Over the years, there have been many discussions about which Chicago Cubs team was the best of all time. No one is around who can really comment on the way the 1906-1908 cubs line up against modern teams. The 1945 Cubs were amazing, but they played in a war-torn league, and it’s unlikely they would have been the outstanding team they were if all the players had been on hand. In 1984 the Padres ended the Cubs trip to the big game in the NLCS, and in 1989 the San Francisco Giants took the Cubs out in the NLCS. There was the year of the great Home Run race, and in 2003 the famous “Bartman Ball” curse began an 11-year dry spell, as the Marlins took the NLCS in seven games.
In 2007 and 2008 the Cubs managed to win the divisional title twice in a row for the first time since the 1900s…but were stopped both times short of the big game… and history.
There have been a lot of great teams, and I’d be lying if I said I’d compared them all for stats and numbers. I would NOT be lying if I told you I’ve been a fan through every year since about 1967, when I started listening to games with my grandfather on AM Radio. I’ve seen every one of those teams from that time forward, and for my money – until 2015 – the 1968/1969 Chicago Cubs were the best team the franchise had ever fielded, with the possible / probable exception of those 1906-1908 champions (who I’ve obviously never seen play in person).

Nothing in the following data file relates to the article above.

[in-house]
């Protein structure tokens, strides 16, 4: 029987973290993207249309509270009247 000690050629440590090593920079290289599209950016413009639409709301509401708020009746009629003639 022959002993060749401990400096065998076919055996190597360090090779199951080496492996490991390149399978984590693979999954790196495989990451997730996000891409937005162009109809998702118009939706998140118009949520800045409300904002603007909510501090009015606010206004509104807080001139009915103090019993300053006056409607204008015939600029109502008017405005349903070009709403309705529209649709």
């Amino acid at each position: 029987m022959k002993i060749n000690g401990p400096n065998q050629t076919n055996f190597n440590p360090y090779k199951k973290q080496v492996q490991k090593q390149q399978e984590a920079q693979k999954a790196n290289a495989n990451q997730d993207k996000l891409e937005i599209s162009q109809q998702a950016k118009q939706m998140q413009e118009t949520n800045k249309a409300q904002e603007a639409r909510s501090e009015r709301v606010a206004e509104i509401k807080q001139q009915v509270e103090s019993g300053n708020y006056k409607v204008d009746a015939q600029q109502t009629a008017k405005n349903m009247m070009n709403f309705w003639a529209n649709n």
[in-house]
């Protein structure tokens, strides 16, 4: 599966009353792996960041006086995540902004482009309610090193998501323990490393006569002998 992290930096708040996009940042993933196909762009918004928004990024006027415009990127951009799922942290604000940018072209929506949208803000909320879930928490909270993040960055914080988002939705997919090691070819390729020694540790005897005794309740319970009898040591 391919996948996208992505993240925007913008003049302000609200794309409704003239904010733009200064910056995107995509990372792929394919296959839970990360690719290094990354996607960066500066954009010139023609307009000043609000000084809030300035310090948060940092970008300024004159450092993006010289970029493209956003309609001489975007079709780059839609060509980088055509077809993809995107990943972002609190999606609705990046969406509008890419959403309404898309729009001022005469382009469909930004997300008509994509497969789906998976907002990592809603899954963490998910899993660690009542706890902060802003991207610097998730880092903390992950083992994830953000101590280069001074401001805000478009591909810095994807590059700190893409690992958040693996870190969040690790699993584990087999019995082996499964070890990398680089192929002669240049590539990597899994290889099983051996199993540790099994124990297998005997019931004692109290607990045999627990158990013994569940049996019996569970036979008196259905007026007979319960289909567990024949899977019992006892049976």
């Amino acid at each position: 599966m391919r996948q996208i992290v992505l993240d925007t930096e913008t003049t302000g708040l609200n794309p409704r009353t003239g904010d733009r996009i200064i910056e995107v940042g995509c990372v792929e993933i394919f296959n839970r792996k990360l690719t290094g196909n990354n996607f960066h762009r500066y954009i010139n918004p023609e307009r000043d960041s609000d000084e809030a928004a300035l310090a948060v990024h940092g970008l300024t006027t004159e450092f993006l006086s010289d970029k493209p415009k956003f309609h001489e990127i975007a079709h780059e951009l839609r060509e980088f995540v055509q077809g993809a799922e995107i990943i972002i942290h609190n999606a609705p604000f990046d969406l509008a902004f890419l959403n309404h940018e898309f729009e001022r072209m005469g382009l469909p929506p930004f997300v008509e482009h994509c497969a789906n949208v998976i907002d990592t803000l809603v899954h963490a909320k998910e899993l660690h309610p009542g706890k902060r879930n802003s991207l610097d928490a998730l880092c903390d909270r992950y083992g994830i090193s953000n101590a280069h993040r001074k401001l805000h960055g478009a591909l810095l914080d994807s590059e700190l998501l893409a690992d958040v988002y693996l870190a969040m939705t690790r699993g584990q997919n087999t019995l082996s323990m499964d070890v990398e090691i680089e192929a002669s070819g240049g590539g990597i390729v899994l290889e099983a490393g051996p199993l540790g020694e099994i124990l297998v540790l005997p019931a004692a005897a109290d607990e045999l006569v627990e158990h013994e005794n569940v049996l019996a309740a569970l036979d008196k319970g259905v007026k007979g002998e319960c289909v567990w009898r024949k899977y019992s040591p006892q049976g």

This year, though, was special. Instead of dying out in September, the Cubs charged ahead. Instead of getting desperate, they just got better. Sure, they lost the NLCS, but no one at the beginning of the year thought a bunch of rookies, Joe Maddon and Lon Lester notwithstanding, was going anywhere NEAR the playoffs. The players had a different idea. They said “We’re pretty good,” and with the leadership of Anthony Rizzo and Miguel Montero framing games from behind the plate, they very nearly proved to the world that they were not only good – but possibly the best – that baseball has to offer.
With that in mind, I pulled some numbers. I only went with the starting lineups that are accepted for the two teams, and I only included the top four pitchers in the rotation because in 1969 there were only four starters listed. I was surprised (almost shocked) to find that the numbers are reasonably even, despite the entire infield and the catcher in 1969 making the All Star team.
You’ll see from the numbers below that some of the bigger differences in the game show through. The starting pitchers in 1969 won more games. The starting pitchers in 2015 combined for a lower ERA. There were more hits, RBIs and Runs in 1969 by the starting lineup, but if you figure in others like Kyle Schwarber, and Chris Denorfia, the numbers lean toward 2015. Leo Durocher played his veterans hard and didn’t make use of much of the rest of his roster. In the end, they ran out of gas, while the young 2015 team excelled.